S&P’s selection committee waits about six months to a year to add newly public companies to its indexes, meaning Snap could have been eligible as soon as next month. Of course, criteria about “financial viability” may have delayed Snap’s inclusion because the company isn’t close to generating profit.

Last month, Snap was excluded from the FTSE Russell 3000 index, with the manager and operator of the London Stock Exchange expressing similar concerns about nonvoting shares. The move followed polling in which investors in those funds expressed worries they would be forced to indirectly own Snap shares even though they rejected the idea of not having a vote.

A survey also was a key factor in S&P’s decision, the company said in a statement. Another index operator, MSCI, has yet to announce a new policy.

The largest index fund managers — Vanguard, BlackRock and State Street Global Advisors — have expressed frustration with the new stringent rules. But barring a major strategy change, they have little choice but to follow what S&P, FTSE Russell and MSCI choose to include in their listings.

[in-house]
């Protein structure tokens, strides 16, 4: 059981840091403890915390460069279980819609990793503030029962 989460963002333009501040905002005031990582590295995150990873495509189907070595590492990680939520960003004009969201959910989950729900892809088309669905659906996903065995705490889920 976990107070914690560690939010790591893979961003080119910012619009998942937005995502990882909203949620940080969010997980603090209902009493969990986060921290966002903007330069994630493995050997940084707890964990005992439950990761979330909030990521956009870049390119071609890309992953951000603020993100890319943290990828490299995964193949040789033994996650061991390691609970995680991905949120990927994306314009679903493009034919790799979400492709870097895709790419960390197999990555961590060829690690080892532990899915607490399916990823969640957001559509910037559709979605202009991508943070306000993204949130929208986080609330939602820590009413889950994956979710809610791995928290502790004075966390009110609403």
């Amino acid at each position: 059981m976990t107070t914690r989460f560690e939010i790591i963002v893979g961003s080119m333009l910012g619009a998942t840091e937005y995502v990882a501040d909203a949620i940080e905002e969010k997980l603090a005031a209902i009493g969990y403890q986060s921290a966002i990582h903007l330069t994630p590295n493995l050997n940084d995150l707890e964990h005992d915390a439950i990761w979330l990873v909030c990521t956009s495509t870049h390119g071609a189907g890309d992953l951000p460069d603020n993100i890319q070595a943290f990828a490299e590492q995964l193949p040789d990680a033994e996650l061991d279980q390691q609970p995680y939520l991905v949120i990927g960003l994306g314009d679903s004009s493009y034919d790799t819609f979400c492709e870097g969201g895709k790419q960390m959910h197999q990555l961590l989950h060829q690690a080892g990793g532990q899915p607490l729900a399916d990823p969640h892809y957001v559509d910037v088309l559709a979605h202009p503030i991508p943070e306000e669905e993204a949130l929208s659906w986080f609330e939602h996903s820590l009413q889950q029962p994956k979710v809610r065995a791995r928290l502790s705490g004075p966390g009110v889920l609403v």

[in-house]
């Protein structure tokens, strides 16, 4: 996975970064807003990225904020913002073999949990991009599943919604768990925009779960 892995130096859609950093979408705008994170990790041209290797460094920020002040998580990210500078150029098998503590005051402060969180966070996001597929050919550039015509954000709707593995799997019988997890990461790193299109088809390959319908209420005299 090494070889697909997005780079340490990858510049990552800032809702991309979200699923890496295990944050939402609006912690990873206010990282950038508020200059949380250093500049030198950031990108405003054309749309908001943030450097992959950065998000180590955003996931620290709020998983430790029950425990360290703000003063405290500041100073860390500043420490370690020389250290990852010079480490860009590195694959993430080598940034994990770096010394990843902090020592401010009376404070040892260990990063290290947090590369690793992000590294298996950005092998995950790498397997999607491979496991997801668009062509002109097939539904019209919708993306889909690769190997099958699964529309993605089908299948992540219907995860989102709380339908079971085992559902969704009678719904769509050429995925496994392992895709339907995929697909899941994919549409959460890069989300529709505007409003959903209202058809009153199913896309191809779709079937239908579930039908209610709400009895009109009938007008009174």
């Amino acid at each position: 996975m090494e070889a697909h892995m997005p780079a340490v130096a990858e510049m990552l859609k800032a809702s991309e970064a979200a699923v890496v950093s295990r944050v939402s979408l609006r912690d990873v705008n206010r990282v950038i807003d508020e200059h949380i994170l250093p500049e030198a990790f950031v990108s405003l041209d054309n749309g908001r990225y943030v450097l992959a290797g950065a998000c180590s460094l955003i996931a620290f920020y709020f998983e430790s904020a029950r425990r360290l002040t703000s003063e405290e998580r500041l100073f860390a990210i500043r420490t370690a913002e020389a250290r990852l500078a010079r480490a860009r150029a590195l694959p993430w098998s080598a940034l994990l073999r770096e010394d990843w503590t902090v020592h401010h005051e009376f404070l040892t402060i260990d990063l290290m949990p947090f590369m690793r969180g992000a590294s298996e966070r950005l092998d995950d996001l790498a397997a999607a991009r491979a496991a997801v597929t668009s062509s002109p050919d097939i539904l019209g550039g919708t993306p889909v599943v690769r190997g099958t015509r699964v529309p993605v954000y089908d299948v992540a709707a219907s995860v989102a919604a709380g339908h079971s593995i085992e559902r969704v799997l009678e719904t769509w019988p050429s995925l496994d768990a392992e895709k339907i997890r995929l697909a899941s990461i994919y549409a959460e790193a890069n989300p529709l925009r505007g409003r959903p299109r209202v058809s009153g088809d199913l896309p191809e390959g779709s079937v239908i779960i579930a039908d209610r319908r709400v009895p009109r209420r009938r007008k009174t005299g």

Snap declined to comment on its relationship with index providers, who analysts say dealt a symbolic blow to the company.

“People aspire to be in the index without question,” said Scott Kessler of CFRA Research. “It’s a badge of honor, a rite of passage. But candidly, they have bigger fish to fry at this point.”

Snap’s share price has steeply declined since its IPO, in large part because of worries that the company won’t be able to maintain user growth and generate sustained profits. They fell 57 cents, or 4%, to $13.10 on Tuesday.

How companies will adjust to the pushback against Snap is unclear. Martin predicted investment bankers could devise a way for Uber Technologies and other IPO candidates to streamline into a single share class while limiting outsiders’ voting power.

Otherwise, “when Uber becomes public, they are going to have to make a horrible choice between being in the S&P 500 and losing founders’ control,” she said. “The Snapchat overreach hurt itself and affected every subsequent founder-controlled company.”

That includes meal kit delivery company Blue Apron Holdings Inc., which issued different share classes in its IPO in June. The company didn’t respond to a request for comment. Its shares — priced at $10 during the debut — fell 24 cents, or 3.6%, to $6.37 on Tuesday.